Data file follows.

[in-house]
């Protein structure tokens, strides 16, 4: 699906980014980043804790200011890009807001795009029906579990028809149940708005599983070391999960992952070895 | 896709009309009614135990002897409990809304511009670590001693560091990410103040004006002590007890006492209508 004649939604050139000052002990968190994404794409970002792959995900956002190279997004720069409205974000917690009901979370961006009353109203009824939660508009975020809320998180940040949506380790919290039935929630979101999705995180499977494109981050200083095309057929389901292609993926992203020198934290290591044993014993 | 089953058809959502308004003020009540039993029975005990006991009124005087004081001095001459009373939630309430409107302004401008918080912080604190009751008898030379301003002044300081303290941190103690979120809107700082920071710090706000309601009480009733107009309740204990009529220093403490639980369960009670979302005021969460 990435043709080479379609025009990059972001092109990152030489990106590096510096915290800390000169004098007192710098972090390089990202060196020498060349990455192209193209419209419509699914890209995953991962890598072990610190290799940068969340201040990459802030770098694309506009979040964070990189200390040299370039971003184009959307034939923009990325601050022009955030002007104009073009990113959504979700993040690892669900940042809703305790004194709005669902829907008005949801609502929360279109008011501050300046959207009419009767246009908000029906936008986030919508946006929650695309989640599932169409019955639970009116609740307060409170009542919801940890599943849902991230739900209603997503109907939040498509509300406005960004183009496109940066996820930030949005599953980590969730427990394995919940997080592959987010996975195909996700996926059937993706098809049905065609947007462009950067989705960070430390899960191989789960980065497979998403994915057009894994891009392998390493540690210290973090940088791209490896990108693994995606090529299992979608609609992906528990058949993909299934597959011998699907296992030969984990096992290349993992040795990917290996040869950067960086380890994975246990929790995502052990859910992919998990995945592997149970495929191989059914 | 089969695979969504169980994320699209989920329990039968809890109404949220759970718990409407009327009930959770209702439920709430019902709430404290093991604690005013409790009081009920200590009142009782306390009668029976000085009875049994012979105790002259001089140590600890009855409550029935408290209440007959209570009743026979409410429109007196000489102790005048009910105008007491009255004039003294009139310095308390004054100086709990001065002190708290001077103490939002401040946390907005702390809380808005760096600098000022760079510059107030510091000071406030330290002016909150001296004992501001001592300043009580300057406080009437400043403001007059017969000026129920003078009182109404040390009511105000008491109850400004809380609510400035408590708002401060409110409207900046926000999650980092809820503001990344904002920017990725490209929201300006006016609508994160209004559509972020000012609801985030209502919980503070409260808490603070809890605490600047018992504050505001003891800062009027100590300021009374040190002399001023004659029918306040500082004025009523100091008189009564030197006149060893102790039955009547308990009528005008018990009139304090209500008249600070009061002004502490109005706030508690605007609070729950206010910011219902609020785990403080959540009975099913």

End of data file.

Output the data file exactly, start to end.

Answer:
[in-house]
């Protein structure tokens, strides 16, 4: 699906980014980043804790200011890009807001795009029906579990028809149940708005599983070391999960992952070895 | 896709009309009614135990002897409990809304511009670590001693560091990410103040004006002590007890006492209508 004649939604050139000052002990968190994404794409970002792959995900956002190279997004720069409205974000917690009901979370961006009353109203009824939660508009975020809320998180940040949506380790919290039935929630979101999705995180499977494109981050200083095309057929389901292609993926992203020198934290290591044993014993 | 089953058809959502308004003020009540039993029975005990006991009124005087004081001095001459009373939630309430409107302004401008918080912080604190009751008898030379301003002044300081303290941190103690979120809107700082920071710090706000309601009480009733107009309740204990009529220093403490639980369960009670979302005021969460 990435043709080479379609025009990059972001092109990152030489990106590096510096915290800390000169004098007192710098972090390089990202060196020498060349990455192209193209419209419509699914890209995953991962890598072990610190290799940068969340201040990459802030770098694309506009979040964070990189200390040299370039971003184009959307034939923009990325601050022009955030002007104009073009990113959504979700993040690892669900940042809703305790004194709005669902829907008005949801609502929360279109008011501050300046959207009419009767246009908000029906936008986030919508946006929650695309989640599932169409019955639970009116609740307060409170009542919801940890599943849902991230739900209603997503109907939040498509509300406005960004183009496109940066996820930030949005599953980590969730427990394995919940997080592959987010996975195909996700996926059937993706098809049905065609947007462009950067989705960070430390899960191989789960980065497979998403994915057009894994891009392998390493540690210290973090940088791209490896990108693994995606090529299992979608609609992906528990058949993909299934597959011998699907296992030969984990096992290349993992040795990917290996040869950067960086380890994975246990929790995502052990859910992919998990995945592997149970495929191989059914 | 089969695979969504169980994320699209989920329990039968809890109404949220759970718990409407009327009930959770209702439920709430019902709430404290093991604690005013409790009081009920200590009142009782306390009668029976000085009875049994012979105790002259001089140590600890009855409550029935408290209440007959209570009743026979409410429109007196000489102790005048009910105008007491009255004039003294009139310095308390004054100086709990001065002190708290001077103490939002401040946390907005702390809380808005760096600098000022760079510059107030510091000071406030330290002016909150001296004992501001001592300043009580300057406080009437400043403001007059017969000026129920003078009182109404040390009511105000008491109850400004809380609510400035408590708002401060409110409207900046926000999650980092809820503001990344904002920017990725490209929201300006006016609508994160209004559509972020000012609801985030209502919980503070409260808490603070809890605490600047018992504050505001003891800062009027100590300021009374040190002399001023004659029918306040500082004025009523100091008189009564030197006149060893102790039955009547308990009528005008018990009139304090209500008249600070009061002004502490109005706030508690605007609070729950206010910011219902609020785990403080959540009975099913």